Interestingly, Sony’s excellent WF-1000XM4 earbuds cost only $359. These are earbuds from the previous generation, though.
Very little has changed regarding the AirPods Pro’s look. Besides an added vent on top of the buds, they’re identical to their predecessors.
Some may be frustrated by the absence of new design features; however, I had no problem with it. Why change a winning formula? The in-ear design is tried and true, and the second-generation earbuds are just as light and comfortable as always.
While the overall aesthetic is identical to its predecessor, some improvements have been introduced. You can now adjust the volume by sliding your finger on the inside of either earbud. It’s a must-have feature for a premium pair of earbuds – that all the competition already has – and it works well here.
The touch controls are the most responsive and accurate controls I’ve tested in a pair of earbuds. For most controls, the earbuds require “squeeze” controls rather than “touch” controls. Squeezing the stem once will pause audio, twice skips tracks, and you can answer calls and initiate Siri. It works well, as did the previous generation, and is significantly more responsive than other earbuds with similar control schemes like Oppo’s Enco X2.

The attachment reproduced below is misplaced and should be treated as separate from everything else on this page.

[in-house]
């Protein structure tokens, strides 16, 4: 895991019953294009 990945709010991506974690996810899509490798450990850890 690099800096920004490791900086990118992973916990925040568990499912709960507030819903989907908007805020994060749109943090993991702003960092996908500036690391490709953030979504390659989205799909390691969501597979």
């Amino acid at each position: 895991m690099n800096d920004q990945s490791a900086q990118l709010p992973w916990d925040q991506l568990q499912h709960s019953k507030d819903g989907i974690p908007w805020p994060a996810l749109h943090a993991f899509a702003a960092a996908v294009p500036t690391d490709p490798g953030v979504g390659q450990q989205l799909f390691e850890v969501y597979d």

Inside the box are four tip sizes: extra small, small, medium and large. The extra small tip is a new addition, ensuring the AirPods will fit most ears comfortably.
The earbuds and the case boast an IPX4 resistance rating meaning they’ll resist water splashes from any direction. This means they’ll survive sweat and rain, but I wouldn’t advise submerging them underwater.
The case looks the same as the original; however, it now has a speaker that chimes when looking for it using Find My, indicates low battery and informs you when you start charging the earbuds. The case also sports a U1 chip which is the same chip used in Apple’s AirTags. You can use it to find lost AirPods in the same way. This is a great new addition, especially for those prone to misplacing their earbuds.